Land use

Land use is a key issue in relation to the production of biomass and food. The focus is on sustainable land use concepts and the issue of land-use change, and on the ecological assessment of standard land use practice. The use of marginal sites plays an increasingly important role, as does the impact on biodiversity. These and other aspects form the basis of our biomass potential studies and analyses of the local environmental effects of biomass and food production.

Our key research topics


We consider the conservation and sustainable use of biological diversity to be an important basis for human wellbeing. However, biodiversity is under threat on many levels, in particular due to changes in habitats as a result of intensive land use and land-use change (in agriculture and forestry). In this regard, ifeu is involved in the ongoing methodological development of the life cycle assessment, and also applies the Life Cycle Environmental Impact Assessment in order to evaluate local environmental effects (including the impact on biodiversity).


Biomass potential studies

When it comes to socio-political decisions and defining targets, it is important to be able to assess the availability of biomass within a geographical entity at a given time, which is usually in the future. Biomass potential studies are usually developed to serve this purpose. These use scenario-based approaches to calculate the biomass potential.


Land use and land use change

Land use is the starting point for the production of all types of biomass and food. The space required for this is a finite resource on this planet. Sustainable and efficient land use is therefore a key issue and requires ecological and social principles to be implemented on a global scale. Land-use change as a result of increasing land consumption can have serious consequences. On the one hand, these include changes in the carbon storage of the land cover which cause greenhouse gas emissions (summarised using the acronym LULUCF in Kyoto jargon). The consequences may also be reflected in the loss of biodiversity through changes to soils, influences on water bodies or other ecosystem services.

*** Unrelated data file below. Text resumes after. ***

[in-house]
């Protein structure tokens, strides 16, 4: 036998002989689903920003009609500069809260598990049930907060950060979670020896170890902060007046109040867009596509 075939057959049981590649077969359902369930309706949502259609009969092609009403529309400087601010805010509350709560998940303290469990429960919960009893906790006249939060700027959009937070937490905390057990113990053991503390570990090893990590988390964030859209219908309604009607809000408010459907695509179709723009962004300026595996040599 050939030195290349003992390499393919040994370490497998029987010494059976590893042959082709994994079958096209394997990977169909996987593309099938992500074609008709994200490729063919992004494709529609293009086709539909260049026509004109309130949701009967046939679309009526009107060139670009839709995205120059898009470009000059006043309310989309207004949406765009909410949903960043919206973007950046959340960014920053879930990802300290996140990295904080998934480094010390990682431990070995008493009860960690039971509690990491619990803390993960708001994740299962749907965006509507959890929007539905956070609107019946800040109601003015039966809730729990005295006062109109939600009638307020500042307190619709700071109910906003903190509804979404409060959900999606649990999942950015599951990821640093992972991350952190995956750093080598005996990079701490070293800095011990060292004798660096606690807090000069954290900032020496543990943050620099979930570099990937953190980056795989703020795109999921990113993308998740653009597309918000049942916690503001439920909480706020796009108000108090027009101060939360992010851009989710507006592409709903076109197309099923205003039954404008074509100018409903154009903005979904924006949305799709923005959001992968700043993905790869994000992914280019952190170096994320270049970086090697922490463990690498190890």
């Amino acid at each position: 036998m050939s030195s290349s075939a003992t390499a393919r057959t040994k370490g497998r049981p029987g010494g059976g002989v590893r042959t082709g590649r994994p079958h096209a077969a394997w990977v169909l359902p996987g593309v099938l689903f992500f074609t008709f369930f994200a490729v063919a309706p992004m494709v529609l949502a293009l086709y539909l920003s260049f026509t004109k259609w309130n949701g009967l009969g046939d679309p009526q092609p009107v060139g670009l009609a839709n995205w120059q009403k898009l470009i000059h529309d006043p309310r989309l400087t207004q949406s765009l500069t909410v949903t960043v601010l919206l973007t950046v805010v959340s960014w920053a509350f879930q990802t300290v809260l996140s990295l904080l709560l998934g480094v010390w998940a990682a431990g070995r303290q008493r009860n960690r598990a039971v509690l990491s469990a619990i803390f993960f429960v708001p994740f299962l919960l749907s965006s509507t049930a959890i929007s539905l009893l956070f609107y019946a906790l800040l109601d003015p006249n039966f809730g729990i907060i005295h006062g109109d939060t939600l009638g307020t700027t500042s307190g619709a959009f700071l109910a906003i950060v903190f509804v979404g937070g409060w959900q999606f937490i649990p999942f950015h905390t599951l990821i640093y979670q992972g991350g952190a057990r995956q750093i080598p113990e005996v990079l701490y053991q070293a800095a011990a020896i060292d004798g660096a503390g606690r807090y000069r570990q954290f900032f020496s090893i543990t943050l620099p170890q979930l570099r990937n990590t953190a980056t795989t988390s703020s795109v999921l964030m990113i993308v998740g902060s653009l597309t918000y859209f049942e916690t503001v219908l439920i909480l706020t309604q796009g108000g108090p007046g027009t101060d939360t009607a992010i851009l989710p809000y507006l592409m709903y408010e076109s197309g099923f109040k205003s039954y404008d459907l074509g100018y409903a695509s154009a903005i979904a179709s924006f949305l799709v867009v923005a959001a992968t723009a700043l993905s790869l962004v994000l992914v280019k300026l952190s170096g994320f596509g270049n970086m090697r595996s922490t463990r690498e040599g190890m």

Marginal land

A large number of scientific analyses are currently focussed on the use of marginal sites for cultivating biomass. The core idea of the concept is that cultivation on land that is not used for any agricultural or other purposes can have a relatively low environmental impact and reduced socio-economic consequences, as it helps to avoid any competition for space.